From Queen Elizabeth II, the Sultan of Brunei got a green vase that was not the most beautiful, and I think that the grandma Betty could do bettter. An unforgettable experience was the world’s largest village on the Kampung Ayer. It is a huge undertaking, given that there are 20,000 people living in 28 villages. There are residential houses on concrete balconies, terraces, gardens and a mosque. Unfortunately, there were no farm fields as it was on Inle Lake in Burma, but it was very interesting. In Kampung Ayer there is also a water school and a mosque. It is best to visit the whole village on a motorboat, as the driver is accompanied by the entire village, and flows to the mangrove forest near the observation of nature, and long monkeys (Proboscis monkey). I would like to add that my favorite longnosed monkeys, the proud symbol of Borneo Island, are very interesting to observe, and as a curiosity I will tell you that this species does not eat bananas. During the expedition I also saw a mangrove snake, herons and mangroves, of course. For 1.5h drivers try to take around $ BD50, but you should bargain. I just paid $ BD20 for this pleasure. The Kampung Ayer villagers like to call “Venice of Asia”, but I assure you that it is not in Venice. The next day I went to see the biggest mosque in Brunei, namely Jame`Asr Hassanil Bolkiah. I personally liked the previous mosque because of the lake and the marble boat, but it was also magnificent and richly decorated. The Jame`Asr Hassanil Bolkiah Mosque was an exquisite art of Islamic architecture but especially beautiful from the inside. There were fountains, marble in sand and decorated prayer materials. This is an object that takes some time because it is huge. The mosque enters through the decorated gate, and then through the alleys of palm trees and long corridor, we reach the great gateway of Islamic architecture. Both mosque walls and minarets are decorated with mosaics. I got here from the bus center No. 1. From there one man took me to the official residence of the sultan, Istana Nurul Iman. It is the largest royal palace in the world, which even frightens its size.
I do not know why the sultan has such a huge palace, because it has 257 bathrooms and 1788 rooms. Istana Nurul Iman Palace is three times larger than Buckingham Palace. Unfortunately, you can not get inside because the property is closed and you can not even see it from the outside because it is covered by stains. To see it better I went to the other side of the street where I climbed up, and from there I saw better the golden domes of the palace. I also went to the Brunei museums, which are located near each other, in a distance of about 6.5 km from the BSB center. These were the following: Islamic Art Gallery where as the name implies I watched the indigenous art of Brunei. There were other canvases, decorated knives, vases and the Koran in honor. Also interesting was the Gallery of Oil and Gas where it is shown how these resources are extracted from the ground. There was an interesting exhibition called “Life under the masts,” which showed sea creatures under masts. In the same building was the Gallery of Traditional Culture of Brunei, where all the countries of South-East Asia were presented, taking into account their culture, population and other data. In the next building there was the Malay Museum of Technology, which was devoted mainly to village exhibitions on bamboo bales and models of people working on the river. Besides being on BSB strolling along the coast, I was also in the shopping center of Yayasan Complex where you can see the mosque of Omar Ali Saifuddien, and in the Chinese temple. Brunei is also a good place to taste Chinese and Indian dishes and so I sat down once in the local pubs. I also went to a hairdresser from India for only $ 4BD. I was also at the local fruit bazaar where I watched monkeys. I admit that in Brunei I loved hitchhiking which I used many times since people are very nice and helpful. I have crossed the Brunei border many times. First came from Malaysia (Sarawak) and then again from Malaysia, from Labuan Island. The airport and seaport of Muara are well known.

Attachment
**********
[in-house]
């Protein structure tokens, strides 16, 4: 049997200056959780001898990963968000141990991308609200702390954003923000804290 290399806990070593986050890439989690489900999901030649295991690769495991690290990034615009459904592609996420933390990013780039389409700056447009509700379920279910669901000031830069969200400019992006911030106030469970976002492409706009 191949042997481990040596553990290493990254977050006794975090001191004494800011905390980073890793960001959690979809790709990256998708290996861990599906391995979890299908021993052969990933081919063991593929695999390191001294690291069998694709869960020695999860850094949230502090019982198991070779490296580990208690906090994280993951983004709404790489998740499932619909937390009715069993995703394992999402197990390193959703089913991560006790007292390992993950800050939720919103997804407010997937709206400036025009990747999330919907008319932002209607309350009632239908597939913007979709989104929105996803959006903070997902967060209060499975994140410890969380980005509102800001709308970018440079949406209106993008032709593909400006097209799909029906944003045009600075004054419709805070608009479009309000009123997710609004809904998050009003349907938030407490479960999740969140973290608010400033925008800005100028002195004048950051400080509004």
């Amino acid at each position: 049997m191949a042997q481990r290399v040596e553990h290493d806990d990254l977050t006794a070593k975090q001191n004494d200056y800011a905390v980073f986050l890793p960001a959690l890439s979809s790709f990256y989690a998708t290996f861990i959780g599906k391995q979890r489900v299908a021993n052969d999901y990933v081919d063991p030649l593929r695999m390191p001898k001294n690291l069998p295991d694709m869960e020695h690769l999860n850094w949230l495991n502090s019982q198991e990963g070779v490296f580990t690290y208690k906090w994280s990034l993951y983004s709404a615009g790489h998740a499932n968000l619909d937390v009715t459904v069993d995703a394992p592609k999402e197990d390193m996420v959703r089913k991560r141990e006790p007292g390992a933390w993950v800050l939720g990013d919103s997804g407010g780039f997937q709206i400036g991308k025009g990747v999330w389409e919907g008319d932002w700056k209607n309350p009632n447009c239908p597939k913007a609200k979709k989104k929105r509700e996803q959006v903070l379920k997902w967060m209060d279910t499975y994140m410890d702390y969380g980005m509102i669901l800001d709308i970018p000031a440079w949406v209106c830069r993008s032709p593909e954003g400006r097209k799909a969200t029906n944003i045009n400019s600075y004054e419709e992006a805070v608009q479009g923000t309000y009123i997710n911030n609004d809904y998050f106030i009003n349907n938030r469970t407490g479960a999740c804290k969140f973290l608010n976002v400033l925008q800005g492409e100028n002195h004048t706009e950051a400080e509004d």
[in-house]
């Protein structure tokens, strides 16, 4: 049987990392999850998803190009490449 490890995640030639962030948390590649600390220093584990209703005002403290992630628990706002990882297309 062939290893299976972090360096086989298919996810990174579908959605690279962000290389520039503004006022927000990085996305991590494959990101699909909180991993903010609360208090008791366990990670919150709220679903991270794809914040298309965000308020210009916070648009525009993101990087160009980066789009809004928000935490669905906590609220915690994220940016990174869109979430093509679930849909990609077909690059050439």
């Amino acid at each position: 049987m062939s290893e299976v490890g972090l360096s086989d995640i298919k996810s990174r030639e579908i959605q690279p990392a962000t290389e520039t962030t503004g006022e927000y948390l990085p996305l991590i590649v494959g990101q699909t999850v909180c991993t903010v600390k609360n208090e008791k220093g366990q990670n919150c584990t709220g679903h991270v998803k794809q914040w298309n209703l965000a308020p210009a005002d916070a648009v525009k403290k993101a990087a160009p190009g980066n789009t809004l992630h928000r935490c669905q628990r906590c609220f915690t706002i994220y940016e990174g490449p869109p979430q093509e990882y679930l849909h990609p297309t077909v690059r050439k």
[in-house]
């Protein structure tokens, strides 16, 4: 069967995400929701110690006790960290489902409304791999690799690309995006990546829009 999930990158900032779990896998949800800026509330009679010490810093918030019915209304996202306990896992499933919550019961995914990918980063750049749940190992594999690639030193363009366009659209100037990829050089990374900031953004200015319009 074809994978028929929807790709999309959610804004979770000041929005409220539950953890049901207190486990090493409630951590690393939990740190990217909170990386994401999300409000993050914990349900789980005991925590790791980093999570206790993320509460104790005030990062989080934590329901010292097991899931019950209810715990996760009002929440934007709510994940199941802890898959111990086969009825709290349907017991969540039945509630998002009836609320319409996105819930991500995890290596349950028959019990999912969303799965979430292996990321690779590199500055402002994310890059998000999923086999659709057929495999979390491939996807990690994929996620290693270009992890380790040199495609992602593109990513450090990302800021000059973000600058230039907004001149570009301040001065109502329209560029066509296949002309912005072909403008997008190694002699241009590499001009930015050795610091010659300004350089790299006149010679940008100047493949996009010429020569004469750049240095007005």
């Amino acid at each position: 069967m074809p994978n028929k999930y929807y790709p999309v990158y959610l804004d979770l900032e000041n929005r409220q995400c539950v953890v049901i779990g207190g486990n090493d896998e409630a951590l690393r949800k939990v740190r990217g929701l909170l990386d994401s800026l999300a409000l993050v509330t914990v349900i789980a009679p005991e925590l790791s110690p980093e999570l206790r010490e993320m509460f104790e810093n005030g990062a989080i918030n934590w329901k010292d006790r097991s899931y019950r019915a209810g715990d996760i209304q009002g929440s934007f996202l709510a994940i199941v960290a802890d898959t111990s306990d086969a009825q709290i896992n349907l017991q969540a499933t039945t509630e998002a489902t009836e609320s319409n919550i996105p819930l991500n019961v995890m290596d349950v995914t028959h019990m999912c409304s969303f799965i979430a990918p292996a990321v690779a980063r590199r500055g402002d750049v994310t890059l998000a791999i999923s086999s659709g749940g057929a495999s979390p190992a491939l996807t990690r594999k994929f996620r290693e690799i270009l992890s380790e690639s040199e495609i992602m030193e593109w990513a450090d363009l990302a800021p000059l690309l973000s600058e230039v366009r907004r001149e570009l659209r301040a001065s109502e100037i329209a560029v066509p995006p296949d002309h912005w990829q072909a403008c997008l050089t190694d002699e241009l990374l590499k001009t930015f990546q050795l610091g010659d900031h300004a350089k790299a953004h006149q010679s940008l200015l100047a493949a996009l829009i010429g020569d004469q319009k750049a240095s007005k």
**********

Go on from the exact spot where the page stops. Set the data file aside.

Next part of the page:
For those who have more time and money I would recommend a trip to the Brunei enclave called Temburong, where the Ulu Temburong National Park and the Peradayan Nature Reserve are located. Of course this is pure rainforest, a walk through the high canopy above the height of trees, and another encounter with beautiful nature. Unfortunately, this pleasure costs $ BD235 for two days with transportation, overnight stay and full board. It is a close encounter with nature, although in neighboring Malaysia we pay a lot less. I will add that there is a way to do this on your own, but the cost of parks will not be avoided and on Temburong is dependent on the hitch.
Brunei Darussalam (Brunei Darussalam) is recommended as an interesting stop in the country at the end of the world, which a respected traveler can not miss. On the other hand, I would not go to Brunei alone, as there is not much to see. Two days in full blame unless someone wants to go to the jungle for the next two. Anyway, I recommend Brunei as a new, interesting travel experience between Malaysian Borneo. This is definitely a very interesting experience.